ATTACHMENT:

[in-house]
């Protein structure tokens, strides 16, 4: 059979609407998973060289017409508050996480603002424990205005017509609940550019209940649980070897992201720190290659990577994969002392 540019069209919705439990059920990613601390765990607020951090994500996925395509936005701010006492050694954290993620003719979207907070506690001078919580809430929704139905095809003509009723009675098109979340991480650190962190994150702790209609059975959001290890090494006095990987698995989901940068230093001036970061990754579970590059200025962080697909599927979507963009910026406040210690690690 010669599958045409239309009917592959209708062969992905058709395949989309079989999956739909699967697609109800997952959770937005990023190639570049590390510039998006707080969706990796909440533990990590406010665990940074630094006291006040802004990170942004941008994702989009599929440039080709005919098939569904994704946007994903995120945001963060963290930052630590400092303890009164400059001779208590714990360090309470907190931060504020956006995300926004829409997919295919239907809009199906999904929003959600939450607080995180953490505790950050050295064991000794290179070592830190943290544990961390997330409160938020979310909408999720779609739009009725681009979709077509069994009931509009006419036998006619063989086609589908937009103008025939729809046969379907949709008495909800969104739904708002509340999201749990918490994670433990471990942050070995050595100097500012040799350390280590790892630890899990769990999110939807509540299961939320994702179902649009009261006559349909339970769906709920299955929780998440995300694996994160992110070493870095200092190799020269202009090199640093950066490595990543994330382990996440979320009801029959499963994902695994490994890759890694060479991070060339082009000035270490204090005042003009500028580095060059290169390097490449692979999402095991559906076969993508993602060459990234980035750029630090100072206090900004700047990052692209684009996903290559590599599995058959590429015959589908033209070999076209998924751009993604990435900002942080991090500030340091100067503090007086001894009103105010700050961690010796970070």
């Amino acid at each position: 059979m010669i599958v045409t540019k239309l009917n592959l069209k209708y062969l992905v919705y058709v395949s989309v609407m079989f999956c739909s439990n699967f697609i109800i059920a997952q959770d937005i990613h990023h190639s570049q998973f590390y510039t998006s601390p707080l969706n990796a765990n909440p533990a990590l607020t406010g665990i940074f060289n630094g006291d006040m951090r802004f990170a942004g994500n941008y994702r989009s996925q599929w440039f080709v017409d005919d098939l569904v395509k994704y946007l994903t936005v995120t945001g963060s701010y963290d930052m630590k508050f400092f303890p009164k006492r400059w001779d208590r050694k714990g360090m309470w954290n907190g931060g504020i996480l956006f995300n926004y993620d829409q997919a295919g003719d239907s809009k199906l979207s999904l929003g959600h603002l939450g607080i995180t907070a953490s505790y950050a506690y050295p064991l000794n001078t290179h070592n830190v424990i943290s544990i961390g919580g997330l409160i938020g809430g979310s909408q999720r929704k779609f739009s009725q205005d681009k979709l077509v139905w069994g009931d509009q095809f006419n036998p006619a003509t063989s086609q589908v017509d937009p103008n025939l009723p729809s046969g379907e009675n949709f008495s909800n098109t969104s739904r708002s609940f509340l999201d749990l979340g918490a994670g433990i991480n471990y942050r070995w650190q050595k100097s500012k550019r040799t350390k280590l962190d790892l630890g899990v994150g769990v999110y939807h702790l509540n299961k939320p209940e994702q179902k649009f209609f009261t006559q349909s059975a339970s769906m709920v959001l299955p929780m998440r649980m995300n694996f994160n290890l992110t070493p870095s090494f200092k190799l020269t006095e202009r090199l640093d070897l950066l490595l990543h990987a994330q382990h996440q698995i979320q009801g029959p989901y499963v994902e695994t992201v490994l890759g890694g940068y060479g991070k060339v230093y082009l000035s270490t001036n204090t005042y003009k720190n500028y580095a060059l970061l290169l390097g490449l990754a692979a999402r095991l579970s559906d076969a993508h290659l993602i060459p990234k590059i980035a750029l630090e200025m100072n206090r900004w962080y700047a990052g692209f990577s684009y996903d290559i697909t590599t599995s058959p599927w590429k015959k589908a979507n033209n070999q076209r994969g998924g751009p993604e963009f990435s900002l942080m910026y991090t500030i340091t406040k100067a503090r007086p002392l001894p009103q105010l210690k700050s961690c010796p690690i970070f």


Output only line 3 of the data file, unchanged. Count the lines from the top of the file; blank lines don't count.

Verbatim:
């Amino acid at each position: 059979m010669i599958v045409t540019k239309l009917n592959l069209k209708y062969l992905v919705y058709v395949s989309v609407m079989f999956c739909s439990n699967f697609i109800i059920a997952q959770d937005i990613h990023h190639s570049q998973f590390y510039t998006s601390p707080l969706n990796a765990n909440p533990a990590l607020t406010g665990i940074f060289n630094g006291d006040m951090r802004f990170a942004g994500n941008y994702r989009s996925q599929w440039f080709v017409d005919d098939l569904v395509k994704y946007l994903t936005v995120t945001g963060s701010y963290d930052m630590k508050f400092f303890p009164k006492r400059w001779d208590r050694k714990g360090m309470w954290n907190g931060g504020i996480l956006f995300n926004y993620d829409q997919a295919g003719d239907s809009k199906l979207s999904l929003g959600h603002l939450g607080i995180t907070a953490s505790y950050a506690y050295p064991l000794n001078t290179h070592n830190v424990i943290s544990i961390g919580g997330l409160i938020g809430g979310s909408q999720r929704k779609f739009s009725q205005d681009k979709l077509v139905w069994g009931d509009q095809f006419n036998p006619a003509t063989s086609q589908v017509d937009p103008n025939l009723p729809s046969g379907e009675n949709f008495s909800n098109t969104s739904r708002s609940f509340l999201d749990l979340g918490a994670g433990i991480n471990y942050r070995w650190q050595k100097s500012k550019r040799t350390k280590l962190d790892l630890g899990v994150g769990v999110y939807h702790l509540n299961k939320p209940e994702q179902k649009f209609f009261t006559q349909s059975a339970s769906m709920v959001l299955p929780m998440r649980m995300n694996f994160n290890l992110t070493p870095s090494f200092k190799l020269t006095e202009r090199l640093d070897l950066l490595l990543h990987a994330q382990h996440q698995i979320q009801g029959p989901y499963v994902e695994t992201v490994l890759g890694g940068y060479g991070k060339v230093y082009l000035s270490t001036n204090t005042y003009k720190n500028y580095a060059l970061l290169l390097g490449l990754a692979a999402r095991l579970s559906d076969a993508h290659l993602i060459p990234k590059i980035a750029l630090e200025m100072n206090r900004w962080y700047a990052g692209f990577s684009y996903d290559i697909t590599t599995s058959p599927w590429k015959k589908a979507n033209n070999q076209r994969g998924g751009p993604e963009f990435s900002l942080m910026y991090t500030i340091t406040k100067a503090r007086p002392l001894p009103q105010l210690k700050s961690c010796p690690i970070f």